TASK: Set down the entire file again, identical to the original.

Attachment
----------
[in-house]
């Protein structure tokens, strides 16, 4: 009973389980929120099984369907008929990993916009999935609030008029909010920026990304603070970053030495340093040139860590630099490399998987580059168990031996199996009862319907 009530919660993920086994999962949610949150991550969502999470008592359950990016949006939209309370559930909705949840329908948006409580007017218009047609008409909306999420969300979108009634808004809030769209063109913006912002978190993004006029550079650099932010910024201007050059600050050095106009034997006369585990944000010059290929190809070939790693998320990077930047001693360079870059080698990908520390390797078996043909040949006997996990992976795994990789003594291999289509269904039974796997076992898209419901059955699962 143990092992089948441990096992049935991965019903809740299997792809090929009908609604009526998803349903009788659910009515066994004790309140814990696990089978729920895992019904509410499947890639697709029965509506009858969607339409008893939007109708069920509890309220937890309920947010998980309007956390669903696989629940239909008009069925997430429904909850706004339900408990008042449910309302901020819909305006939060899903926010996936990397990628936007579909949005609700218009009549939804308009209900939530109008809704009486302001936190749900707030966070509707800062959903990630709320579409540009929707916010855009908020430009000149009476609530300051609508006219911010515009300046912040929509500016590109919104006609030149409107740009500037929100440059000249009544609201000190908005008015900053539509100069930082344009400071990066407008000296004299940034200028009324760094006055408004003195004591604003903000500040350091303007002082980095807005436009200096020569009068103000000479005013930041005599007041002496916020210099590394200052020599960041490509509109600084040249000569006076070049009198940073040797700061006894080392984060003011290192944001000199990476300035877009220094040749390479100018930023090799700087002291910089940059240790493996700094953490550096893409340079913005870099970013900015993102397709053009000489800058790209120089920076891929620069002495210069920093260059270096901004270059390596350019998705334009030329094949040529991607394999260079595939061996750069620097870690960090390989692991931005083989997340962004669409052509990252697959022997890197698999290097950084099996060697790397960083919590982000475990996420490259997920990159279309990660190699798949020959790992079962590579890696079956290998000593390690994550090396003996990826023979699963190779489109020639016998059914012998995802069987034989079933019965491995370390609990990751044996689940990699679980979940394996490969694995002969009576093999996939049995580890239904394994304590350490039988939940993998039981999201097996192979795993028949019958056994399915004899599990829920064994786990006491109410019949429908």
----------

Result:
[in-house]
């Protein structure tokens, strides 16, 4: 009973389980929120099984369907008929990993916009999935609030008029909010920026990304603070970053030495340093040139860590630099490399998987580059168990031996199996009862319907 009530919660993920086994999962949610949150991550969502999470008592359950990016949006939209309370559930909705949840329908948006409580007017218009047609008409909306999420969300979108009634808004809030769209063109913006912002978190993004006029550079650099932010910024201007050059600050050095106009034997006369585990944000010059290929190809070939790693998320990077930047001693360079870059080698990908520390390797078996043909040949006997996990992976795994990789003594291999289509269904039974796997076992898209419901059955699962 143990092992089948441990096992049935991965019903809740299997792809090929009908609604009526998803349903009788659910009515066994004790309140814990696990089978729920895992019904509410499947890639697709029965509506009858969607339409008893939007109708069920509890309220937890309920947010998980309007956390669903696989629940239909008009069925997430429904909850706004339900408990008042449910309302901020819909305006939060899903926010996936990397990628936007579909949005609700218009009549939804308009209900939530109008809704009486302001936190749900707030966070509707800062959903990630709320579409540009929707916010855009908020430009000149009476609530300051609508006219911010515009300046912040929509500016590109919104006609030149409107740009500037929100440059000249009544609201000190908005008015900053539509100069930082344009400071990066407008000296004299940034200028009324760094006055408004003195004591604003903000500040350091303007002082980095807005436009200096020569009068103000000479005013930041005599007041002496916020210099590394200052020599960041490509509109600084040249000569006076070049009198940073040797700061006894080392984060003011290192944001000199990476300035877009220094040749390479100018930023090799700087002291910089940059240790493996700094953490550096893409340079913005870099970013900015993102397709053009000489800058790209120089920076891929620069002495210069920093260059270096901004270059390596350019998705334009030329094949040529991607394999260079595939061996750069620097870690960090390989692991931005083989997340962004669409052509990252697959022997890197698999290097950084099996060697790397960083919590982000475990996420490259997920990159279309990660190699798949020959790992079962590579890696079956290998000593390690994550090396003996990826023979699963190779489109020639016998059914012998995802069987034989079933019965491995370390609990990751044996689940990699679980979940394996490969694995002969009576093999996939049995580890239904394994304590350490039988939940993998039981999201097996192979795993028949019958056994399915004899599990829920064994786990006491109410019949429908």